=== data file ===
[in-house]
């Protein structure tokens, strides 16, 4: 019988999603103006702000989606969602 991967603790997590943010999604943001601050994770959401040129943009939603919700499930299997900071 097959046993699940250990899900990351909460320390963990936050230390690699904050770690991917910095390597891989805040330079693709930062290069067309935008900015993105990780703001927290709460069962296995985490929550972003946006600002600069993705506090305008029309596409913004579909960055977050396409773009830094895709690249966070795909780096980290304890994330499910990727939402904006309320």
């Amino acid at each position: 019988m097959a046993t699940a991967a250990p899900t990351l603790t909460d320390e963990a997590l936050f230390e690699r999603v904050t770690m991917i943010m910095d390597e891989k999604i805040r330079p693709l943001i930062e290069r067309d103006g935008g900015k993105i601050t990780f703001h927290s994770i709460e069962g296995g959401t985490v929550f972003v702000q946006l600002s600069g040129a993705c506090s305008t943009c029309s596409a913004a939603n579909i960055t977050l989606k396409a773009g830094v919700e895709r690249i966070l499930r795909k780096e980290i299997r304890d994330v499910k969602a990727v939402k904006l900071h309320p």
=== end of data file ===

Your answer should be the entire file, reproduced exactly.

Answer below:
[in-house]
């Protein structure tokens, strides 16, 4: 019988999603103006702000989606969602 991967603790997590943010999604943001601050994770959401040129943009939603919700499930299997900071 097959046993699940250990899900990351909460320390963990936050230390690699904050770690991917910095390597891989805040330079693709930062290069067309935008900015993105990780703001927290709460069962296995985490929550972003946006600002600069993705506090305008029309596409913004579909960055977050396409773009830094895709690249966070795909780096980290304890994330499910990727939402904006309320």
């Amino acid at each position: 019988m097959a046993t699940a991967a250990p899900t990351l603790t909460d320390e963990a997590l936050f230390e690699r999603v904050t770690m991917i943010m910095d390597e891989k999604i805040r330079p693709l943001i930062e290069r067309d103006g935008g900015k993105i601050t990780f703001h927290s994770i709460e069962g296995g959401t985490v929550f972003v702000q946006l600002s600069g040129a993705c506090s305008t943009c029309s596409a913004a939603n579909i960055t977050l989606k396409a773009g830094v919700e895709r690249i966070l499930r795909k780096e980290i299997r304890d994330v499910k969602a990727v939402k904006l900071h309320p």